Updates

Schools in SEQ continuing to reopen

Queensland Government media release

State schools across southeast Queensland will continue to reopen as flood waters recede, damage assessments are carried out, and travel becomes safer.

Education Minister Grace Grace said inspections carried out over the last two days showed that most schools across the southeast corner of the state would be able to reopen on Wednesday, 2 March, with the number of closed state schools expected to drop from around 550 today to nearer 150 tomorrow.

“Our teams have been working very hard to examine the damage to our schools and determine which are safe to open,” Ms Grace said.

“In addition, as we move out of the most extreme part of this weather event, we expect travel to become easier and safer.

“We also know that many students are keen to get back to school, and there are parents and carers that need to get back to work – especially those involved in dealing with the aftermath of the floods.

“We expect the majority of staff and students to be able to safely travel to these sites, but please only head into school if it’s safe for you to do so.”

Minister Grace said around 150 state schools are expected to remain closed, but they would provide remote learning where possible.

“These schools are shut either because inspections show they aren’t safe for students to attend, or because we haven’t even been able to access them to carry out an inspection,” Ms Grace said.

“Remote learning will be provided where possible, which will of course depend on staff and students having access to power and equipment. Schools will communicate directly with students and families about this.

“We will be working incredibly hard to get these schools open as soon as we can, but as always the safety of our students and staff is the top priority. Assessments are currently happening to see what will be needed to make the sites safe again.

“For example, some schools will need substantial cleaning and replacement of furniture, equipment, and floor coverings, while others have more significant damage and are going to need major repairs.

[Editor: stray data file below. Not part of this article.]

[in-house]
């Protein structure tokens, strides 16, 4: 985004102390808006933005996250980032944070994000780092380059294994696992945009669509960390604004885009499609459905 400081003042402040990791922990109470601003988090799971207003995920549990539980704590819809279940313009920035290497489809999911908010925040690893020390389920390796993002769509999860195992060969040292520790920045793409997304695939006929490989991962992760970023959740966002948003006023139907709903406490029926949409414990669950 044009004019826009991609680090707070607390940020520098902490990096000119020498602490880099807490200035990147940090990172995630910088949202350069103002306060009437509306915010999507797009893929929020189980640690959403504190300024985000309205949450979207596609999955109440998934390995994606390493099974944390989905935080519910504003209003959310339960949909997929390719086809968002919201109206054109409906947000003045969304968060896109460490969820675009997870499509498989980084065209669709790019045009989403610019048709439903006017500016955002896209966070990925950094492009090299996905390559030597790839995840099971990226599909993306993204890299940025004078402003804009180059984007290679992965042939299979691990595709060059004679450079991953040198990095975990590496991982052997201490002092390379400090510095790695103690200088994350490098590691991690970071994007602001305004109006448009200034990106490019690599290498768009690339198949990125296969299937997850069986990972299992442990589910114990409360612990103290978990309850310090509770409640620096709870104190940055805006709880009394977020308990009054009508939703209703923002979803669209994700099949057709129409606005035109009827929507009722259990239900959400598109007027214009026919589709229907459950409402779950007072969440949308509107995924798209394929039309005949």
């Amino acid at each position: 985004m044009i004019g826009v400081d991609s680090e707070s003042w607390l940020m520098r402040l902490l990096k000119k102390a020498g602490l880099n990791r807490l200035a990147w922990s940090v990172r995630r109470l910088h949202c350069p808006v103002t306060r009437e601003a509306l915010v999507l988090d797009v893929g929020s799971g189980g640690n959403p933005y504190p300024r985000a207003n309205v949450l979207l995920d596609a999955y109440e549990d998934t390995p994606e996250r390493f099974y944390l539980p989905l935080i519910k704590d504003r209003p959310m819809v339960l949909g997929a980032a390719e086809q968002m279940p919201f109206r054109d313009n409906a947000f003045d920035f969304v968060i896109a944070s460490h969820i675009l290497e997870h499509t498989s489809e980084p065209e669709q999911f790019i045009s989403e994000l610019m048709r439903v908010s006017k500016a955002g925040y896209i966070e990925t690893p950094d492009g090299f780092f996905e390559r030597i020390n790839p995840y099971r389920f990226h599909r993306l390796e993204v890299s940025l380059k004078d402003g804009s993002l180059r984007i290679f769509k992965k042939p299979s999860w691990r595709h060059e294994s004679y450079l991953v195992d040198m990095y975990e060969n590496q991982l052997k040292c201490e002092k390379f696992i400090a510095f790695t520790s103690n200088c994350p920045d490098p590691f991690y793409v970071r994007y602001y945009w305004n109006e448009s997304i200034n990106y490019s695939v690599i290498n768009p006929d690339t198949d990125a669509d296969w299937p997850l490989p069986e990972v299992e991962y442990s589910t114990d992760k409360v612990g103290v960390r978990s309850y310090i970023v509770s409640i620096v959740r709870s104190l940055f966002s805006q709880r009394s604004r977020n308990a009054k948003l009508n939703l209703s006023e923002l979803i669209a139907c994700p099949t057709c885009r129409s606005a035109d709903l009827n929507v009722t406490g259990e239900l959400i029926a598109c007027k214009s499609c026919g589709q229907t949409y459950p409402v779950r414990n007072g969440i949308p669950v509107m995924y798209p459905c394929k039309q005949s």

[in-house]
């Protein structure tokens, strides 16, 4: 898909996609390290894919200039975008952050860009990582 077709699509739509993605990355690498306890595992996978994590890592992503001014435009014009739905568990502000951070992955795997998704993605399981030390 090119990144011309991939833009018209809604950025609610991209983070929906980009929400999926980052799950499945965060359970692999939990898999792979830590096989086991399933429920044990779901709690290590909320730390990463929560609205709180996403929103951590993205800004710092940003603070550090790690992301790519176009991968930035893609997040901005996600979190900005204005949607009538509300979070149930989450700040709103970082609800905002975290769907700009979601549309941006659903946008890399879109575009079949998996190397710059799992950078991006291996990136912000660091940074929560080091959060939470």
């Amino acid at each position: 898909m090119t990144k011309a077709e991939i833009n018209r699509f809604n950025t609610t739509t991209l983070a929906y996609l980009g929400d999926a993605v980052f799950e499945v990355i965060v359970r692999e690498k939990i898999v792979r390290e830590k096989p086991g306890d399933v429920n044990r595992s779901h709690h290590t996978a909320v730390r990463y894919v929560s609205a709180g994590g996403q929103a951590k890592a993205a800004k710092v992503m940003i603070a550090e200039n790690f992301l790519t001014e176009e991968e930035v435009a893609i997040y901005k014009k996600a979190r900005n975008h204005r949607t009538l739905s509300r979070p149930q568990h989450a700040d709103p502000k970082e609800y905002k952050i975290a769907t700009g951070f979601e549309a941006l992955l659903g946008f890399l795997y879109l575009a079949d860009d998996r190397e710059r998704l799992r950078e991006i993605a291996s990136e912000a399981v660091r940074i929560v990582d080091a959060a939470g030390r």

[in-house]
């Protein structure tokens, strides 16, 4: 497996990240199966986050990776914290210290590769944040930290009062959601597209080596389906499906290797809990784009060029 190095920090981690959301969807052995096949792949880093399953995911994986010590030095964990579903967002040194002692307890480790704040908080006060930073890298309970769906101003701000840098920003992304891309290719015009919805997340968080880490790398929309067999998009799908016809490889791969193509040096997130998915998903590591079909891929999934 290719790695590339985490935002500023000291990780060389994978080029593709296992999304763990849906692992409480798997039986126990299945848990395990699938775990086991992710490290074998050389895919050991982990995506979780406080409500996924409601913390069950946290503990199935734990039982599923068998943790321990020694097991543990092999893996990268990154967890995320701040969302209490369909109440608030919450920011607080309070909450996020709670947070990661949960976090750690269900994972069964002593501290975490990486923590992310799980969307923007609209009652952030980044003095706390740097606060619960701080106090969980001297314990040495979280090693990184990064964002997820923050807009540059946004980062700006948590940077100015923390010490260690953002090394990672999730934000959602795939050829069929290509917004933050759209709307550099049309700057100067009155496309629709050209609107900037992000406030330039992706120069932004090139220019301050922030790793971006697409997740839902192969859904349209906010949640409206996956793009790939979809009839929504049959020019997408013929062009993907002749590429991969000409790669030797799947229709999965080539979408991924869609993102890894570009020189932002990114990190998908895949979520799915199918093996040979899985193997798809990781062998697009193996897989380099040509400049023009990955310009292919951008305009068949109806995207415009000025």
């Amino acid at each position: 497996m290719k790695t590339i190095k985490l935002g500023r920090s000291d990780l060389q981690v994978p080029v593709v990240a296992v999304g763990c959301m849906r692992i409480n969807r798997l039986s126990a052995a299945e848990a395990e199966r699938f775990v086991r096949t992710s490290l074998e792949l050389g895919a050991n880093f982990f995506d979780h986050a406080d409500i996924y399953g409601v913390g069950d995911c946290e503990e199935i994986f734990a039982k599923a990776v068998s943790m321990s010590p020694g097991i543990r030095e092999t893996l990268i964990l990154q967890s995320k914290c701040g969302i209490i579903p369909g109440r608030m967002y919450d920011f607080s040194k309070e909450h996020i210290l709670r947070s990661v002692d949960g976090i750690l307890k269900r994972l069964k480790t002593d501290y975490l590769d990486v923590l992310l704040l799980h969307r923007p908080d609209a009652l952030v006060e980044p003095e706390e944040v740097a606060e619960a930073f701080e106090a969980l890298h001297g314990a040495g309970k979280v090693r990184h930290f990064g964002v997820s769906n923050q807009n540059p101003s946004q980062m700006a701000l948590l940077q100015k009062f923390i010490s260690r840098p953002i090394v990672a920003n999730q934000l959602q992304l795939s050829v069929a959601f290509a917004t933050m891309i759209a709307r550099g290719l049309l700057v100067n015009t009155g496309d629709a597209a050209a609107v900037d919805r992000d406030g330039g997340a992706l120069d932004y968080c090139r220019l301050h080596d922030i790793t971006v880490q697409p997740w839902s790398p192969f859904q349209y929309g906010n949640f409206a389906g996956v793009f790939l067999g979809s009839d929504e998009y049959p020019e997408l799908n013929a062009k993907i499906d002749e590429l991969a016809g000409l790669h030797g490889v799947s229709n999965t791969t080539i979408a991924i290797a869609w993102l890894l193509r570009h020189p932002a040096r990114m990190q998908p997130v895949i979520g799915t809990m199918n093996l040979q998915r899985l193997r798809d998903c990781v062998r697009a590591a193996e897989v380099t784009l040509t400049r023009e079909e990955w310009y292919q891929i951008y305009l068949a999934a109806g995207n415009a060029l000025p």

“Those schools that have had more significant damage may need to be closed for longer periods of time. They will be supported by the department to find local solutions that suit their school communities to ensure safety and continuity of learning.

“Individual management plans for each school are being developed, but options will include remote learning, temporary buildings, and the use of other local schools.”

Minister Grace encouraged families to check the Queensland school closures website which will have all closures listed, including catholic and independent schools.

“The department will be updating this list from 12pm to 4pm, to show which schools will be closed the following day,” Ms Grace said.

“The site also guides you to where to get updates on early childhood providers.

“The rainfall and floods have been an incredibly challenging time for everyone, particularly due to the rapidly evolving nature of the weather event.

“I’d like to thank our students, principals, staff, families – our entire school communities – for their incredible resilience in yet another challenge that’s been thrown their way.

“Please everyone stay safe and even if your school is open: if it’s flooded, forget it.”

Information on Queensland school closures can be found at https://closures.qld.edu.au/. The site also guides you to where to get updates on early childhood providers.

To access online tools and resources to support students, visit the [email protected] site.

Stay up-to-date with the latest Bureau of Meteorology warnings, including flood warnings, river levels at the BOM website.